The costs of a reverse mortgage are greater than those of an ordinary mortgage. You pay interest on the loan and some fees from the start, and you have to pay for an appraisal, credit report and title insurance. The most significant expense is that you must continue making monthly payments until you sell your home or pass away – there’s no way out! If you fail to make payments for two months in a row, the lender has the right to foreclose. Lastly, if you want to sell your house within five years of taking out a reverse mortgage (the average age at which Americans die), expect that it will be worth far less than it was when they first took out their reverse mortgage because interest rates may have increased significantly during this time period.
How Much Can I Take Out?
The amount you can take out is tied to your home's value and how much you still owe on it. For example, if your home is worth $250,000 and you owe $100,000 on the mortgage and have paid off $50,000 in equity (the difference between what the house is worth and what you owe), then only about 60% of that equity would be available for use in a reverse mortgage.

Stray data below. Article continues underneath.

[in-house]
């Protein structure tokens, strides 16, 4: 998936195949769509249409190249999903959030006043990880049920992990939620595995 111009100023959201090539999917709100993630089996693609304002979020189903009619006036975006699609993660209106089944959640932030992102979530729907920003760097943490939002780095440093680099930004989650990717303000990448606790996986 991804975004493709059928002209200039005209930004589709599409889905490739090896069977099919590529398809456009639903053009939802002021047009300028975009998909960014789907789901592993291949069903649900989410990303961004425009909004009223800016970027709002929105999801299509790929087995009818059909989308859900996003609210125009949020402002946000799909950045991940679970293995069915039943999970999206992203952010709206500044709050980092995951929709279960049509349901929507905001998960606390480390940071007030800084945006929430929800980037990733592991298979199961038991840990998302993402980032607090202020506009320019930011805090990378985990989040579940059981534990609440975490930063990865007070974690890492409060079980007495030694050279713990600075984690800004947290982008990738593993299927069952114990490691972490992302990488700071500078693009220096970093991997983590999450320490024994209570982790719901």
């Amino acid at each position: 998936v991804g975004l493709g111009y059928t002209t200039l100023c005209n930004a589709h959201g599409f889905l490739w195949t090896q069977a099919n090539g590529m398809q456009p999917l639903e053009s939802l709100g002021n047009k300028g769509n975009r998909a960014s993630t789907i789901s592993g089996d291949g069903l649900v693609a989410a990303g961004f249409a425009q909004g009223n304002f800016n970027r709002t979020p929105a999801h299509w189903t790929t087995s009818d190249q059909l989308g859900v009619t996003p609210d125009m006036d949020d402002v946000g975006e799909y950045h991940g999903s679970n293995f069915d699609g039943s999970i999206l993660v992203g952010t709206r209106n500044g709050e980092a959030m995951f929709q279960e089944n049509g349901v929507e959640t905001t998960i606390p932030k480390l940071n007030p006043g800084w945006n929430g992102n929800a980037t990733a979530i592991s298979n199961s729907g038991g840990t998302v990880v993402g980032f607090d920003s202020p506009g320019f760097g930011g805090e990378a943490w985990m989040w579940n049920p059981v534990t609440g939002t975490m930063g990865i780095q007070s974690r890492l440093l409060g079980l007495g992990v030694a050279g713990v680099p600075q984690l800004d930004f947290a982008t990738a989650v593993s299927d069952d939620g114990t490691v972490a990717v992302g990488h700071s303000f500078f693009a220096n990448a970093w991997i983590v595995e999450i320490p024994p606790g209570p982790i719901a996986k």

The other 40% goes toward paying off any outstanding debt or bills (like an outstanding car loan or credit card balance). And if there isn't enough money leftover after those payments are made to cover all of the available equity, then no one gets any money—it just goes back into closing costs.
Interest Rates for Reverse Mortgages
A reverse mortgage uses two interest rates. One is a fixed rate, while the other is a variable rate. The fixed rate stays the same for the duration of your loan, whereas the variable rate can change with market conditions and fluctuate on a monthly basis (or even more frequently). The reason for this dual-rate structure is to protect you from taking out too much money at one time as well as give you some protection if/when interest rates go up over time.
The big downside to having two different kinds of equity loans available is that it adds complexity and confusion when comparing mortgages from different lenders—and all things being equal, we like simplicity in life!
How to Qualify?